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How I Manage My Time (and 3 tips to help you better manage yours)
A glimpse into my working schedule
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I was brainstorming new article ideas with my writing coach last week.
And they expressed interest in hearing about my work schedule.
So today I thought I’d give you a glimpse into what my typical work week looks like, how I prioritize my time, and share a few tips on how to manage your time more effectively.
My Typical Work Schedule
I work 5.5 days per week or roughly 35 hours in total.
I spend one day a week on content – half a day on Sunday drafting each article and half a day on Monday editing and preparing each article for launch.
The remaining 4.5 days I spend on All-In Consulting.
The first half of Monday (before I work on newsletter content) is when I plan my priorities for the week and catch up on client communication from over the weekend.
Then I meet with my writing coach in the afternoon and spend the rest of the day prepping my article for publishing.
Tuesdays and Thursdays are when I take all my meetings.
I usually spend the mornings doing meeting prep and finishing client work before my lunch break.
Then I’ll take all my meetings in the afternoon.
In the evenings, I go to the gym, eat dinner, and work another hour or two till about 10pm.
This may seem late, but I take a lot of random walks and breaks throughout the day, so I’m definitely not working non-stop till 10pm.
Wednesdays and Fridays are my no meeting days where I work ON the business.
This involves executing on growth experiments or other high-priority, non-client tasks.
I purposely leave these days free of any meetings so I don’t get distracted and can get deep work done.
How I Prioritize My Time
The above schedule is how things will go for me in a “normal” week when there aren’t any unexpected surprises.
But surprises come more often than not. Maybe an important client will suddenly appear in my inbox or an emergency will come up, and I will have to shift my schedule around.
When this happens, I reschedule my work based on these priorities:
Priority #1: Converting warm leads
Priority #2: Client communication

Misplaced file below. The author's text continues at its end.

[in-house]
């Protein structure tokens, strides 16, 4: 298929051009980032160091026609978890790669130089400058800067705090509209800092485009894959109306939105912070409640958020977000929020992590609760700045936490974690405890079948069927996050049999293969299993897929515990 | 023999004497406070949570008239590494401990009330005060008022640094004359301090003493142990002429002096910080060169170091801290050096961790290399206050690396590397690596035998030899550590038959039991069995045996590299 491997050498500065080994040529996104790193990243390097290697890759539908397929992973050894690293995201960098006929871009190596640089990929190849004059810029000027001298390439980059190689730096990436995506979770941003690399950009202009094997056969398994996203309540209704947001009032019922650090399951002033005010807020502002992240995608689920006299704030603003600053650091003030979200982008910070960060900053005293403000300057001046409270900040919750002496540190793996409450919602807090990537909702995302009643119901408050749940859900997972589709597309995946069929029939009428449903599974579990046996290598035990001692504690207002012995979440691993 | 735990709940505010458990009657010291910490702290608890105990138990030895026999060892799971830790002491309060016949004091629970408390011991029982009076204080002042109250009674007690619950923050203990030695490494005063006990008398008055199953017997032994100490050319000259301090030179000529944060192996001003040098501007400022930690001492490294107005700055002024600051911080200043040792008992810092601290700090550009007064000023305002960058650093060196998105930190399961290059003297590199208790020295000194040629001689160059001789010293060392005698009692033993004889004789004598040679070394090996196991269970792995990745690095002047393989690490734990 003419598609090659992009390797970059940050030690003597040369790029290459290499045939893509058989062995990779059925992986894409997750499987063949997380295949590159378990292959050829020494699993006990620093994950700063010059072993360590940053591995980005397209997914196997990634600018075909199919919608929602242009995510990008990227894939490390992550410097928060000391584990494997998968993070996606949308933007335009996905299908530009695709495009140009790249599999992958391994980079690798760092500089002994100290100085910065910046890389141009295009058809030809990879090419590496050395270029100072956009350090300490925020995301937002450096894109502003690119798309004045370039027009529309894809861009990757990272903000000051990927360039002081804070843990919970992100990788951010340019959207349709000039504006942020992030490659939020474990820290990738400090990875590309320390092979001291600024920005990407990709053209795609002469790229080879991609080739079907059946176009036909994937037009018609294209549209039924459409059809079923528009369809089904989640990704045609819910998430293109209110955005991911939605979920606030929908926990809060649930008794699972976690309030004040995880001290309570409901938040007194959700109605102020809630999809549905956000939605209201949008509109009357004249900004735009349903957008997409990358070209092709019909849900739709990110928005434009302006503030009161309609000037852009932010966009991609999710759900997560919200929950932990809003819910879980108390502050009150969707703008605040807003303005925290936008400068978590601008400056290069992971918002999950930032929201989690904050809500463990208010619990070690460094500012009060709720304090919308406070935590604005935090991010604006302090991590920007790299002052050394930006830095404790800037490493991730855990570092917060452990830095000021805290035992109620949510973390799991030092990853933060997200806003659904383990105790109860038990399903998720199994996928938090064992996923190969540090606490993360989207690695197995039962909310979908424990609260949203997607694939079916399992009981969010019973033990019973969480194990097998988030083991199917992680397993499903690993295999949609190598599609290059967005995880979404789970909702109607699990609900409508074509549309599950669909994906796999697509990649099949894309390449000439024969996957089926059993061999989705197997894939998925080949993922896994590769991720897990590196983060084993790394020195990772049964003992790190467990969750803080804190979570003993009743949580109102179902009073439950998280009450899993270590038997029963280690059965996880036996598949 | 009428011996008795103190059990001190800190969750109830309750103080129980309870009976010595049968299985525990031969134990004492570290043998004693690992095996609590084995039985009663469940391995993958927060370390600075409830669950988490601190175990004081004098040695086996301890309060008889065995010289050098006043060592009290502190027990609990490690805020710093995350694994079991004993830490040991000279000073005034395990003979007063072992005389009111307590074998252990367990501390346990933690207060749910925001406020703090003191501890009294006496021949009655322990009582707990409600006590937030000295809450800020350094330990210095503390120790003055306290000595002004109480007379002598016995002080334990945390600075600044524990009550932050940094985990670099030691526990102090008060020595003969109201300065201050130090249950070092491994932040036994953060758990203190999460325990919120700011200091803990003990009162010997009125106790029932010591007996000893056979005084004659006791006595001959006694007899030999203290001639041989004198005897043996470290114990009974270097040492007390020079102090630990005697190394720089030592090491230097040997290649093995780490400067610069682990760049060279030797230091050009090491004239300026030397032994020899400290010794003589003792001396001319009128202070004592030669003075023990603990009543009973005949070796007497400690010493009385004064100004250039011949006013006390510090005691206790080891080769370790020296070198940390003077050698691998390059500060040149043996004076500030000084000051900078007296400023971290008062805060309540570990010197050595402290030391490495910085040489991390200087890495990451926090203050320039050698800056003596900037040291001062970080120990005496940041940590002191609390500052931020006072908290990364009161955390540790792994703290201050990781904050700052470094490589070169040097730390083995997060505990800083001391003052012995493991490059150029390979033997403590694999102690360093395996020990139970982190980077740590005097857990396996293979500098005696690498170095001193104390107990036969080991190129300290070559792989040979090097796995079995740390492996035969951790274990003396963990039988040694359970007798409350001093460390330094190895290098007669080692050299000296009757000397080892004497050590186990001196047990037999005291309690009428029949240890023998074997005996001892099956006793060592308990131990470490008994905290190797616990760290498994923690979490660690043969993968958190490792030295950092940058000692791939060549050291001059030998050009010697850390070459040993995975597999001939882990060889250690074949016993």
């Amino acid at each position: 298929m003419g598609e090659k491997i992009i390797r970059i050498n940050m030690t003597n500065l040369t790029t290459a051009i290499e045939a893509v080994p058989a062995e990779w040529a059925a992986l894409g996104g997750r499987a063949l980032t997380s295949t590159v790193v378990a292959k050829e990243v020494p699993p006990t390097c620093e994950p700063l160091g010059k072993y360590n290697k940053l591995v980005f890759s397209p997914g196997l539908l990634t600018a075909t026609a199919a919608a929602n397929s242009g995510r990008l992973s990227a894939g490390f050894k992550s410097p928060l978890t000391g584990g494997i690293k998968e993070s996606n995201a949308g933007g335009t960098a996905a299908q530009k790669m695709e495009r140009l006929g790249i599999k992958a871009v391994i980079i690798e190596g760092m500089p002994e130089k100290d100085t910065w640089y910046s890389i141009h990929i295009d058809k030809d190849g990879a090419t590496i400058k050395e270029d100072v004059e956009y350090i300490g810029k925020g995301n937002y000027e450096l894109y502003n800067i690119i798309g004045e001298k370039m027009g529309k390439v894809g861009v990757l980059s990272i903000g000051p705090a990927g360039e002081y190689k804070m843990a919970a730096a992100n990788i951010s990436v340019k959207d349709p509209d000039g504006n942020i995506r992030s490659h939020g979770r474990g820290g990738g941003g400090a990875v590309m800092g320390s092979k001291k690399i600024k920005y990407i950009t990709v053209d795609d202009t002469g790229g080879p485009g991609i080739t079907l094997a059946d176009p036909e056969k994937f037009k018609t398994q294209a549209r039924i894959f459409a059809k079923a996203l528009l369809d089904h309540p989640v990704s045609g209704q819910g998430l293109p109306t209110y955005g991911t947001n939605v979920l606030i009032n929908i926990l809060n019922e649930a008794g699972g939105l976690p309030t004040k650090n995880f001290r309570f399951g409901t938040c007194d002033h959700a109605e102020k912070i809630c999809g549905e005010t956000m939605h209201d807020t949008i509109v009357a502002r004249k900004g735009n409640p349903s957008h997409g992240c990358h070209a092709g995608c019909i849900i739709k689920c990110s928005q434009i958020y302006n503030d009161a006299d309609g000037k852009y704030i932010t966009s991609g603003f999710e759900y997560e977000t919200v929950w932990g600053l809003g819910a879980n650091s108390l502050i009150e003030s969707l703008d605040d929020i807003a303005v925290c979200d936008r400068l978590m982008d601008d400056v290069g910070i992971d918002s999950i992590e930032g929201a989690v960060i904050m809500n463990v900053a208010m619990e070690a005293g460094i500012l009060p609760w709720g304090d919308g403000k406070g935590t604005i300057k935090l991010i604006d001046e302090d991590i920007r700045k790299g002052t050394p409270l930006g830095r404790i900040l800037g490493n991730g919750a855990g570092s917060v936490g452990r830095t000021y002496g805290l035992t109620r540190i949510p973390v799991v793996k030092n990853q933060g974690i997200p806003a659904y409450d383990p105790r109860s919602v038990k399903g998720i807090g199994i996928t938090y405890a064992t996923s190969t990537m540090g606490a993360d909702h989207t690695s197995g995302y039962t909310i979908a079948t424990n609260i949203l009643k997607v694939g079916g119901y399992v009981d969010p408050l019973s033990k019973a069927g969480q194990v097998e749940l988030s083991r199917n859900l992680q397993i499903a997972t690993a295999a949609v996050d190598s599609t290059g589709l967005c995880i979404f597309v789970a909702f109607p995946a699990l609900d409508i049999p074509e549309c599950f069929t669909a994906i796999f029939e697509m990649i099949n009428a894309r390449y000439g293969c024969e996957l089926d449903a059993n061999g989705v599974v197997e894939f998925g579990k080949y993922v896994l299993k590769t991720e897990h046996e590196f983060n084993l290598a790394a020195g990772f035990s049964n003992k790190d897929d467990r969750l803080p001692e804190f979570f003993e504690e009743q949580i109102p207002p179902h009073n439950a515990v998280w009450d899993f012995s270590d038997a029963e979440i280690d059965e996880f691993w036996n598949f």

Priority #3: Consulting growth work
Priority #4: Content
The reason why it’s in this order is because if I already have warm leads in my inbox (priority #1), I might as well focus on converting them before trying to generate any more new leads (priority #3).
After all, a bird in hand is worth two in the bush.
I then prioritize client communication because oftentimes I need information from them, and I don’t want to block a project from progressing.
But since I’ve already closed the sale, it’s not as urgent as converting warm leads.
The consulting growth work is third in priority. These are the growth experiments I do to generate more leads that I try to run every week. Recent growth examples include:
Building a demo ChatGPT SaaS app to show to clients
Training a virtual assistant to distribute content to other platforms
Fiverr profile optimizations
And last is content. Content doesn’t lead to immediate sales the way consulting does, so it’s not as high of a priority.
However, everything good that has happened in my last 1.5 years of entrepreneurship was in some way connected to content, so I keep a consistent writing habit going no matter what.
When it comes to shorter-form content, I post on LinkedIn and Twitter 4x a week.
Usually I’ll squeeze the post in when I have a spare 30 minutes between meetings or when I’m waiting for another commitment but don’t have a long enough block of time to do deep work.
I used to batch my posts, but I couldn’t keep a consistent habit doing it, so I come up with shorter form posts the day of.
How My Priorities Evolved Over Time
To be fair, my method of prioritization was not always like this.
When I started off, my sales pipeline wasn’t as full so I didn’t have any warm leads to convert. I also didn’t have any clients to communicate with (*sad face*).
So at the beginning, my priority list looked more like this:
Priority #1: Consulting growth work
Priority #2: Content
I suspect in the next few months, my priorities will change yet again, and my new priority list will look like this:
Priority #1: Internal team communication (NEW)
Priority #2: Converting warm leads
Priority #3: Client communication
Priority #4: Consulting growth work
Priority #5: Content
The reason why team communication might become the highest priority is because any delay in communication with my team could mean multiple people going in the wrong direction.
So as my team grows, making sure that my team is aligned could soon become the highest leverage work and therefore, my highest priority.